Briefing on the Draft Alien and Invasive Species Regulations 2014 by the DEA
Mr Alf Wills, Deputy Director-General, DEA, began by contextualising the alien and invasive species regulations. The DEA wanted to frame the debate in terms of the challenges it faced as well as the issues of fragmentation and challenges facing this particular sector.
Mr Wills mentioned that his colleague would begin with the overarching operational guidance in terms of the regulatory environment, in particular with the treatment of alien and invasive species. The DEA would then look at aquacultural development and what regulations applied in the pre-development phase, or if an existing facility would be expanding then it would touch on the authorisation environment once a decision to go ahead with the development phase takes place. The DEA would further comment on the streamlining of the interim phase given the lack of coherent policy and regulatory environment for interim measures. These would apply to Operation Phakisa and projects within ADZs.
Dr Guy Preston, Deputy Director-General, DEA, added that although they were titled as draft regulations, they were now enforced. They deal with all groups of invasives, equating to 559 listed species. Trout was not included in the regulations that went through, as explained later in the presentation. Invasive species had been shown to have a huge impact on several important areas, such as biodiversity, the economy, health, food security and many others. The impact on water alone had been estimated in the hundreds of billions of rand.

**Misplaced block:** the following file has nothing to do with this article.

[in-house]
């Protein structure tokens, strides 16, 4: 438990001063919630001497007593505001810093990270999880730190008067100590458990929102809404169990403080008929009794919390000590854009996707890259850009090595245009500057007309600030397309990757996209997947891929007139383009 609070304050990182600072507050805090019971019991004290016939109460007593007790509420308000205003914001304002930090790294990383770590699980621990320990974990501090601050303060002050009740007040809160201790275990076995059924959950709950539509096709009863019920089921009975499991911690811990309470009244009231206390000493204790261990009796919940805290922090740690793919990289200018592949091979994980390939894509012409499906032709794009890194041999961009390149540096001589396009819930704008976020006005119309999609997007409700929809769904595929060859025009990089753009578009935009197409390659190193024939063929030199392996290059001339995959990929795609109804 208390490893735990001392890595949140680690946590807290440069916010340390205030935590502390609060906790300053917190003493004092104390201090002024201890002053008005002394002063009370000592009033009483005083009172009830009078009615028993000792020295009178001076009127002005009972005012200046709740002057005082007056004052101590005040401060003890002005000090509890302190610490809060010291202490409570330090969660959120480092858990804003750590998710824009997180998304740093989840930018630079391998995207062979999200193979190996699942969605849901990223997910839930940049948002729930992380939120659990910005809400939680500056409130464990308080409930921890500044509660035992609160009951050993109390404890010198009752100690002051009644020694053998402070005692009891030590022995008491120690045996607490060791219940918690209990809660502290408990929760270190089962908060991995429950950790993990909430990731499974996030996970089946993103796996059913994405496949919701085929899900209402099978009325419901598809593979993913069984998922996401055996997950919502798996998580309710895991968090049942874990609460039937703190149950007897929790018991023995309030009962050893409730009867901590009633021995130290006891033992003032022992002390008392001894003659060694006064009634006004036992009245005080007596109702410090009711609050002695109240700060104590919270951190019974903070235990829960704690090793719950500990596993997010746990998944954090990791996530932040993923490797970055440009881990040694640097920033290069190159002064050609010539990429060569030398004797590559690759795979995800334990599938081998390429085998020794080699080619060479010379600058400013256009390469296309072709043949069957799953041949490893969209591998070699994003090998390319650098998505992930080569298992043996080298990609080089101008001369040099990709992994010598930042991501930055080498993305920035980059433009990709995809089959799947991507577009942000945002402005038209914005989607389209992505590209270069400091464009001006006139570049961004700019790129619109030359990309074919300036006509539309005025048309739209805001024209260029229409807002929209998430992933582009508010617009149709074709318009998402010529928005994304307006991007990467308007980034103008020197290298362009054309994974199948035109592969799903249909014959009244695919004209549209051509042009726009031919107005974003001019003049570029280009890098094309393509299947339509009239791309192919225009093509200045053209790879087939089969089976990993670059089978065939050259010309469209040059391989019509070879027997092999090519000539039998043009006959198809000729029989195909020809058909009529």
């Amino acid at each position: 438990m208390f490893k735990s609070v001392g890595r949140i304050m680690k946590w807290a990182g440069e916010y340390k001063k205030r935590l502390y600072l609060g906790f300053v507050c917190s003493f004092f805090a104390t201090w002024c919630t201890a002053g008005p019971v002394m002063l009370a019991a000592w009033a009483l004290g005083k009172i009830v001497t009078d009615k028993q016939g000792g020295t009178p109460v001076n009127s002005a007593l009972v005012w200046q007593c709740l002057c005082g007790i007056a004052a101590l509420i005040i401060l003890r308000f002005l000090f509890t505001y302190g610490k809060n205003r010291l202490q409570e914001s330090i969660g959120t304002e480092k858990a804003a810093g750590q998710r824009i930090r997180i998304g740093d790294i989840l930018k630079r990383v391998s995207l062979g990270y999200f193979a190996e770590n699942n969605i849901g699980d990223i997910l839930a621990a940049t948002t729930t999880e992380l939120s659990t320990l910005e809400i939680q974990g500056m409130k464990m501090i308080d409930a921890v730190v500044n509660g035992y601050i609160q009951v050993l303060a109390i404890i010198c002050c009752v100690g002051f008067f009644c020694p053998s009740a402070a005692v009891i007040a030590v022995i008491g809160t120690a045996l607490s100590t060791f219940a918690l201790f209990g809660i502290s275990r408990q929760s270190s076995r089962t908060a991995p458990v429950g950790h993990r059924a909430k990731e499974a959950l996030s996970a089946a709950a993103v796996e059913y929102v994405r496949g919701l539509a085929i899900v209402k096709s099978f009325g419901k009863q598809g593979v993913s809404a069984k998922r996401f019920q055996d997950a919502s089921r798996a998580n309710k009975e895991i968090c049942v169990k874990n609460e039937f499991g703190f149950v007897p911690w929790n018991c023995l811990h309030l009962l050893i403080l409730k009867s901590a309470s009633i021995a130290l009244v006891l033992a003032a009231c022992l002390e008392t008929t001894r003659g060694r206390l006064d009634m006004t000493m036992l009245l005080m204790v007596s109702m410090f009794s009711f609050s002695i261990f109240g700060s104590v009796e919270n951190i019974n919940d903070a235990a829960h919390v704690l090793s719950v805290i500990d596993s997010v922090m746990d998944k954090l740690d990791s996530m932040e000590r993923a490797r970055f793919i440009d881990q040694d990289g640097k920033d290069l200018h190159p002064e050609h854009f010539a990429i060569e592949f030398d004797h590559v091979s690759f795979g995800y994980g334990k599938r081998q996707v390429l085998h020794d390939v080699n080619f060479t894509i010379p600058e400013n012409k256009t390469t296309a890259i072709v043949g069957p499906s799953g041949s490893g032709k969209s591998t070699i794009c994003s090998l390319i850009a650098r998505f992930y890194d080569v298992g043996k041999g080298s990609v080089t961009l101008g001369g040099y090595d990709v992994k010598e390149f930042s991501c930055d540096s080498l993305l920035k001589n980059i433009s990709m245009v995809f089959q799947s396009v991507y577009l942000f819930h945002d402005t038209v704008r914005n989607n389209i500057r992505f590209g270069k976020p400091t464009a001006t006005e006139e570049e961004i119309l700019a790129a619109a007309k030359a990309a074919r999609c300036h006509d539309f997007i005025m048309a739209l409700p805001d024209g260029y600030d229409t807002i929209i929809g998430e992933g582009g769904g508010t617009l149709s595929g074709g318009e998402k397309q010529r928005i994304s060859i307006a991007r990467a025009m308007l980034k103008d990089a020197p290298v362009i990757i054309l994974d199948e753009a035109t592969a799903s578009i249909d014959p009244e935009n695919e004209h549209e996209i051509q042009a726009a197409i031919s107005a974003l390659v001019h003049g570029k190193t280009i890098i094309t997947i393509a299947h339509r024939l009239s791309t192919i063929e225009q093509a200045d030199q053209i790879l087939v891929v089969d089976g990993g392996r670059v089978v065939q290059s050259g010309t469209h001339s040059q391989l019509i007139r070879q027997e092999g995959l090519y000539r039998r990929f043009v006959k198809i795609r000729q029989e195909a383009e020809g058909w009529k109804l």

The specifics of the DEA’s presentation related to fish and invertebrates in aquaculture, and the most contentious of these was trout. A recent study by WWF estimated that 74% of all freshwater fish specimens had declined and one of the biggest factors was the damage caused by invasions from species such as trout, carp and bass amongst others. The DEA and the DFF had collaborated to deal with the problem and consequently the DEA had taken a pragmatic approach. In areas where trout had already invaded the chances of getting them out were minute, outweighed by the benefits of utilising them for fly fishing and related sectors as well as aquaculture. As a result, areas had been divided into zones.